Twitching on the sofa, his big eyes gleaming with excitement, Munis Ansari recounts the most unforgettable ball of his life. Unforgettable not because it’s the most spectacular he had ever bowled, but because of the batsman he had accounted for. There was nothing demonic, or special, about the delivery, he says. A back-of-length ball pitched a feet outside off-stump. The batsman coiled expansively for the cut, but the oldish ball cut back a tad to take his inside edge to the stumps. Ansari stood stupefied.
Only when his teammates swarmed him did he realise this was for real. He had, on his first very outing against any international side, dismissed one of the most feared batsman around. It was Kevin Pietersen.
He says he just stood there gazing at the rattled stumps. “I didn’t know what to do. I don’t even know how I felt at that exact moment. I hadn’t even played first class cricket and now I get the wicket of Pietersen?” he reminiscences.
This was a few days after he battered Harbhajan Singh’s bat and nearly broke his arm at the nets in the Brabourne Stadium. “The local coach informed Sanjay Jagdale sir about me and after seeing a couple of first division matches, he referred me to the Cricket Club of India (CCI) in Mumbai and got me an opportunity to bowl at the nets. I couldn’t bowl at the top batsmen, because I was kind of a junior bowler. But when I got an opportunity, I showed what I could do, and upon Bhajji’s insistence I was included in the CCI President’s XI match against England (2006),” he says.
His contribution to the practice match, which the tourists eventually won by a landslide 238 runs, wasn’t yet done with. In the second innings, he wore the garb of Pietersen’s nemesis, this time running the maverick batsman out. In his second spell, he nailed skipper Andrew Flintoff, caught behind off an outswinger. “I was mainly bowling inswingers to him, but this one I got to shape away and he poked it to the ‘keeper,” he recollects.
Almost a decade later, he narrates the match with as much delight as pain, a touchstone of his immense promise, but also a sad reminder of how he ended up as a nobody in Indian cricket. He was overlooked for the next practice game. He wasn’t summoned for the India nets either. Worse still, even his home state overlooked him. “I do regret not playing for the country. Every day I used to wake up with the dream of playing Test cricket for the country. But then I couldn’t even play for my state,” he says.
What exactly happened to him after the match, he is not sure of. He didn’t seek any explanation. He didn’t know who to ask either.
The only thing he knew and which pained him was one of his teammates, Robin Uthappa, who made just 23 runs in two innings, made his India debut in a month’s time. In the second practice game he was replaced with a wiry bowler from a similarly obscure background. He took 10 wickets in the match and made his Test debut a fortnight later. He was Munaf Patel. But by then, Munaf was already the most talked-about tearaway in the domestic ring.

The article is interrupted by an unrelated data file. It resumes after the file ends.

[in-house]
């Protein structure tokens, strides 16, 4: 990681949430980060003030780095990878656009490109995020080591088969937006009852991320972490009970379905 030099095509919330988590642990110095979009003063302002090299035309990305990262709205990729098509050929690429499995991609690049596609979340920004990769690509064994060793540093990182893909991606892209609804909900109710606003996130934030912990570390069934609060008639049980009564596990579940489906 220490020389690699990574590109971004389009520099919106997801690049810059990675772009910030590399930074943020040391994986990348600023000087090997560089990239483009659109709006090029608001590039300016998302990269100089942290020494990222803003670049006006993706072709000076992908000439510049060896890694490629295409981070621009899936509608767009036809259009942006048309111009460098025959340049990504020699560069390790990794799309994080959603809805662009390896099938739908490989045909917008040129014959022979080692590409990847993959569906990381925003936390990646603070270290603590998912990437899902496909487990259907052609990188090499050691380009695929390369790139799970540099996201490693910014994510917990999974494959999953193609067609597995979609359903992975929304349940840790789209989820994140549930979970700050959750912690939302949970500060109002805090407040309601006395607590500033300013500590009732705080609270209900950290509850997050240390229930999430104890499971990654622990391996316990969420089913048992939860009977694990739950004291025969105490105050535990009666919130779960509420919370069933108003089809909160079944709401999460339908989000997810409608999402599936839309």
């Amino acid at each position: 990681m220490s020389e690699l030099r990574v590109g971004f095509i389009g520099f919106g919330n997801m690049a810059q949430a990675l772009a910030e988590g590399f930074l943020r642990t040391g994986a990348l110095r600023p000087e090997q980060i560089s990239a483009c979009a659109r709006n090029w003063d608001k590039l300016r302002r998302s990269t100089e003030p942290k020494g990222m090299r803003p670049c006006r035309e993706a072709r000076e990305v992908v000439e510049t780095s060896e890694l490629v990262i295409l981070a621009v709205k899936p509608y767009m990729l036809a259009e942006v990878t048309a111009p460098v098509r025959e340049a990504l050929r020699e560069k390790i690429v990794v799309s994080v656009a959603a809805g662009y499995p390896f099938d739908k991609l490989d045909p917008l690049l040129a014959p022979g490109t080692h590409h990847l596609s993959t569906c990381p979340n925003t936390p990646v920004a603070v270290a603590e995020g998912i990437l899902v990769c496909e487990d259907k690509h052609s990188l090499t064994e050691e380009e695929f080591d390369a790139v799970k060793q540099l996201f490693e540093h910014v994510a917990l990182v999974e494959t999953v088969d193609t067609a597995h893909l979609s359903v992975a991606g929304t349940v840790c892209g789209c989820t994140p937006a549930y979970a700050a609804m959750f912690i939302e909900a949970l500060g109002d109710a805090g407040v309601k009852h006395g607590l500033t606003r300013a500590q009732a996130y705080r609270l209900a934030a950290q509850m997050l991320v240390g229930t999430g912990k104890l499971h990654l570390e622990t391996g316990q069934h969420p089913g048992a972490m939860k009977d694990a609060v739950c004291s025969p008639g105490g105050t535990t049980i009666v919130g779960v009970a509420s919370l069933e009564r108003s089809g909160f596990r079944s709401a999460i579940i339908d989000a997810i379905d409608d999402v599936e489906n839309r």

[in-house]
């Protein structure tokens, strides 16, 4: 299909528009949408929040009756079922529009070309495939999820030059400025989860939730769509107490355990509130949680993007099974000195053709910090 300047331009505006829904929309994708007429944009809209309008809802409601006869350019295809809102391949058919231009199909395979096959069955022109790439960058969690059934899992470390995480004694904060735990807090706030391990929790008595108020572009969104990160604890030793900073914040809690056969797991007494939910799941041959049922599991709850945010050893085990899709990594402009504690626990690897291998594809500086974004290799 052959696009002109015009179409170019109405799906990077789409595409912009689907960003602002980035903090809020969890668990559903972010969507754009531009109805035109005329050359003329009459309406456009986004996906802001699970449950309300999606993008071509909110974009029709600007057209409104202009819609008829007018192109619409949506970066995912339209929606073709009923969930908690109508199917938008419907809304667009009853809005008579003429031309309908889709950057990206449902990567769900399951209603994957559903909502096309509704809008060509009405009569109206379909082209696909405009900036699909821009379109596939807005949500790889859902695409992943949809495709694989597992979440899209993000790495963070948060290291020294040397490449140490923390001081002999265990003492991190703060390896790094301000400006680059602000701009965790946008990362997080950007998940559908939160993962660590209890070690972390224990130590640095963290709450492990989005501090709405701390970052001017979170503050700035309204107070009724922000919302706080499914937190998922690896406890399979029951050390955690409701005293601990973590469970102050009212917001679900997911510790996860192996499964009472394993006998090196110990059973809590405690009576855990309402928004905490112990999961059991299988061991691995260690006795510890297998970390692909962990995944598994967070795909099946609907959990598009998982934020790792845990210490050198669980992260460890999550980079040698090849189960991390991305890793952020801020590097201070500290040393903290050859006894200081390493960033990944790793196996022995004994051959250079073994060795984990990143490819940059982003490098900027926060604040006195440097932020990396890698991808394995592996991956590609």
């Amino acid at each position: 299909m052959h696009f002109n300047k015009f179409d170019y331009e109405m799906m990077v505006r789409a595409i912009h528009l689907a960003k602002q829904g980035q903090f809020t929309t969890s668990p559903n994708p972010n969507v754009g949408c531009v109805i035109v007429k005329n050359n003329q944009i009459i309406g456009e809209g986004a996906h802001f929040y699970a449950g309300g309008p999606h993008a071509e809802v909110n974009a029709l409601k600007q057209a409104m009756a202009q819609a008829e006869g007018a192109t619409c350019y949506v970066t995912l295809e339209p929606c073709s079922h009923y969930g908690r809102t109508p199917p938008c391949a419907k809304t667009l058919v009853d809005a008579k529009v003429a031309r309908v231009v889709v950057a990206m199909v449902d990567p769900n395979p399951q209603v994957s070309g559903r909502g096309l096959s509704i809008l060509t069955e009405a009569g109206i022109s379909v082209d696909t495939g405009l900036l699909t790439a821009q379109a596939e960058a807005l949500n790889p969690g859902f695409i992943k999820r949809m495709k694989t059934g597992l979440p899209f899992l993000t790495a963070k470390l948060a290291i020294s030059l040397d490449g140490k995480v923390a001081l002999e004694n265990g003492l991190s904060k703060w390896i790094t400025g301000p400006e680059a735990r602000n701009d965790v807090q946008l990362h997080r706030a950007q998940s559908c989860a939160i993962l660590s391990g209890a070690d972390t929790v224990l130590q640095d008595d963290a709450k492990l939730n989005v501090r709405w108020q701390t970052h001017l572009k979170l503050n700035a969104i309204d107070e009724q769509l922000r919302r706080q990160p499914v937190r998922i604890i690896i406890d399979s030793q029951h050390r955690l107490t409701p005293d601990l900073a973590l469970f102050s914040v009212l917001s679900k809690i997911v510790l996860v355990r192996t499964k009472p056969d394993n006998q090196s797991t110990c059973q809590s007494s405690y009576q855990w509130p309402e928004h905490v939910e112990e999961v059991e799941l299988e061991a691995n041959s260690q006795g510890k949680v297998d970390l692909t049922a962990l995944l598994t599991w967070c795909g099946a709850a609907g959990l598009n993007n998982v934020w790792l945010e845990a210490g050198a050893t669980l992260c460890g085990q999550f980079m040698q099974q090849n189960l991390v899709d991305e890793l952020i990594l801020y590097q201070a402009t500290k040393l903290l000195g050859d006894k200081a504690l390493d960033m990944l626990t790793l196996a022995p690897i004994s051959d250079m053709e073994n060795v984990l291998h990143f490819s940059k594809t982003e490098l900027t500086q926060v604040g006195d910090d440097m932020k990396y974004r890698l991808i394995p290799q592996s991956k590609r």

Maybe, Ansari wasn’t quite good enough. He was still raw and uncut, without any first-class experience behind him. And this wasn’t exactly a period when Indian selectors were so hard-pressed for fast bowlers that they would fast-track a literal outlier.
He vented out all his frustration at the hapless batsman in Bhopal’s first division circuit. “I took six five-wicket hauls in the first eight matches. I went to the gym and worked really hard on my fitness. I also started bowling faster, and in one match when all the MP selectors were watching, I took seven wickets,” he remembers.
But recognition was still hard to woo. He was disillusioned. He decided to quit the sport and return home to his village in Sehore district, some 37 km from Bhopal. On his bus journey back home, he just kept crying.
“I thought enough was enough. I will go home and help my father in his wheat fields. I had four young sisters, and my father and brother were working really hard to meet the ends. So I decided to join them,” he says, his words stuttering.
He would hark back to the day he impressed none other Wasim Akram during a talent hunt. “It happened when I was 16. There was a talent hunt for pacers in Bhopal and Wasim sir and Ajay Jadeja were the judges. Wasim sir was impressed with me and asked me how I developed my slinging action,” he recollects. The answer was Ansari didn’t know how he developed the side-arm slinging action, much like Lasith Malinga’s, sans his freakish whip of the wrists at the release. “I started playing with rubber ball and then tennis ball. If you pitch short or back of length, the batsmen will swing hard and because the ground wasn’t big even mis-hits would go for sixes. The best way was to bowl full and yorkers at good pace. And while striving for pace, I accidentally started to sling.”
His cricket dreams were rekindled with just one phone call from a friend. “It happened sometime in 2009. One night when I was having dinner with my family, I got a call from an old club-mate of mine. He asked me whether I would be interested in shifting to Oman where I can get a decent job with Khimji Ramdas (shipping company) and also play club cricket.”
He made an instant impression, taking 30-odd wickets in 13 50-over matches, establishing himself as the most dreaded bowler in the country. He made his international debut last year, against Afghanistan. It wasn’t a memorable one, as he conceded 38 runs in 3.5 overs.
But he made his World Cup debut grand. Ansari took three wickets for 37 runs. The whole of Oman were in raptures. So did the whole of Sehore.